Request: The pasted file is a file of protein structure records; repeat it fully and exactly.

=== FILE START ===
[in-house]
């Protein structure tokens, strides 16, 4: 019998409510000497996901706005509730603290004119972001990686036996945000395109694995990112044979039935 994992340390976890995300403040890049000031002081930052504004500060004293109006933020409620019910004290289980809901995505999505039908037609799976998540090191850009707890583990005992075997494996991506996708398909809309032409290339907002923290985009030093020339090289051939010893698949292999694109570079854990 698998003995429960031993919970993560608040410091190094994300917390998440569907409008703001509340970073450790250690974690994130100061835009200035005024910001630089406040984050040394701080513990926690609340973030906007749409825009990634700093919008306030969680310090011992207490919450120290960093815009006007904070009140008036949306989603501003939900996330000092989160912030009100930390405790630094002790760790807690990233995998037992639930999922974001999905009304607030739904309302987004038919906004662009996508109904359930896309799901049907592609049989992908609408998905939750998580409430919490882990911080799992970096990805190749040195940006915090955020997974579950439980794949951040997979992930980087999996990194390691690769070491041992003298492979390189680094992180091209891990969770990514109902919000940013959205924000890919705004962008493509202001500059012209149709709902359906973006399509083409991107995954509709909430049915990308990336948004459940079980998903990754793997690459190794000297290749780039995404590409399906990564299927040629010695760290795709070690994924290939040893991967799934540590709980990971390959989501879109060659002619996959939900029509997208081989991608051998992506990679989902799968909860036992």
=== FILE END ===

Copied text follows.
[in-house]
């Protein structure tokens, strides 16, 4: 019998409510000497996901706005509730603290004119972001990686036996945000395109694995990112044979039935 994992340390976890995300403040890049000031002081930052504004500060004293109006933020409620019910004290289980809901995505999505039908037609799976998540090191850009707890583990005992075997494996991506996708398909809309032409290339907002923290985009030093020339090289051939010893698949292999694109570079854990 698998003995429960031993919970993560608040410091190094994300917390998440569907409008703001509340970073450790250690974690994130100061835009200035005024910001630089406040984050040394701080513990926690609340973030906007749409825009990634700093919008306030969680310090011992207490919450120290960093815009006007904070009140008036949306989603501003939900996330000092989160912030009100930390405790630094002790760790807690990233995998037992639930999922974001999905009304607030739904309302987004038919906004662009996508109904359930896309799901049907592609049989992908609408998905939750998580409430919490882990911080799992970096990805190749040195940006915090955020997974579950439980794949951040997979992930980087999996990194390691690769070491041992003298492979390189680094992180091209891990969770990514109902919000940013959205924000890919705004962008493509202001500059012209149709709902359906973006399509083409991107995954509709909430049915990308990336948004459940079980998903990754793997690459190794000297290749780039995404590409399906990564299927040629010695760290795709070690994924290939040893991967799934540590709980990971390959989501879109060659002619996959939900029509997208081989991608051998992506990679989902799968909860036992």